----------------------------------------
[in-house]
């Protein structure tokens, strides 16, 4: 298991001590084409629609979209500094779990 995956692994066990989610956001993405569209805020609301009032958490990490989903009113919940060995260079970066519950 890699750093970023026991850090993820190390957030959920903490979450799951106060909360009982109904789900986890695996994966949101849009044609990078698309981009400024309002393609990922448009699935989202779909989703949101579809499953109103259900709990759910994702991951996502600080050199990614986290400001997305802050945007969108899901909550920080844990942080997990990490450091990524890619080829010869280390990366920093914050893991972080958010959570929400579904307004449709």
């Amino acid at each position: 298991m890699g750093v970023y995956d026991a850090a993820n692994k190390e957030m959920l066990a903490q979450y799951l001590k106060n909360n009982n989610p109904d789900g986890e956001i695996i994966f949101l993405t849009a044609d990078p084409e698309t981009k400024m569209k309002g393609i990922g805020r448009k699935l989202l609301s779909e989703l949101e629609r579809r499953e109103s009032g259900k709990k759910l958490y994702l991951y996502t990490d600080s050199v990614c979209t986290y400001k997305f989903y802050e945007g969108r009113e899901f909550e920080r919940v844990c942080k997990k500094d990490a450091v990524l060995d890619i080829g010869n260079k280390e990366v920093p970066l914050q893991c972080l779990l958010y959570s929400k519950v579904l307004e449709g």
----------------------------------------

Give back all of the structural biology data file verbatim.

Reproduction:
[in-house]
């Protein structure tokens, strides 16, 4: 298991001590084409629609979209500094779990 995956692994066990989610956001993405569209805020609301009032958490990490989903009113919940060995260079970066519950 890699750093970023026991850090993820190390957030959920903490979450799951106060909360009982109904789900986890695996994966949101849009044609990078698309981009400024309002393609990922448009699935989202779909989703949101579809499953109103259900709990759910994702991951996502600080050199990614986290400001997305802050945007969108899901909550920080844990942080997990990490450091990524890619080829010869280390990366920093914050893991972080958010959570929400579904307004449709």
């Amino acid at each position: 298991m890699g750093v970023y995956d026991a850090a993820n692994k190390e957030m959920l066990a903490q979450y799951l001590k106060n909360n009982n989610p109904d789900g986890e956001i695996i994966f949101l993405t849009a044609d990078p084409e698309t981009k400024m569209k309002g393609i990922g805020r448009k699935l989202l609301s779909e989703l949101e629609r579809r499953e109103s009032g259900k709990k759910l958490y994702l991951y996502t990490d600080s050199v990614c979209t986290y400001k997305f989903y802050e945007g969108r009113e899901f909550e920080r919940v844990c942080k997990k500094d990490a450091v990524l060995d890619i080829g010869n260079k280390e990366v920093p970066l914050q893991c972080l779990l958010y959570s929400k519950v579904l307004e449709g």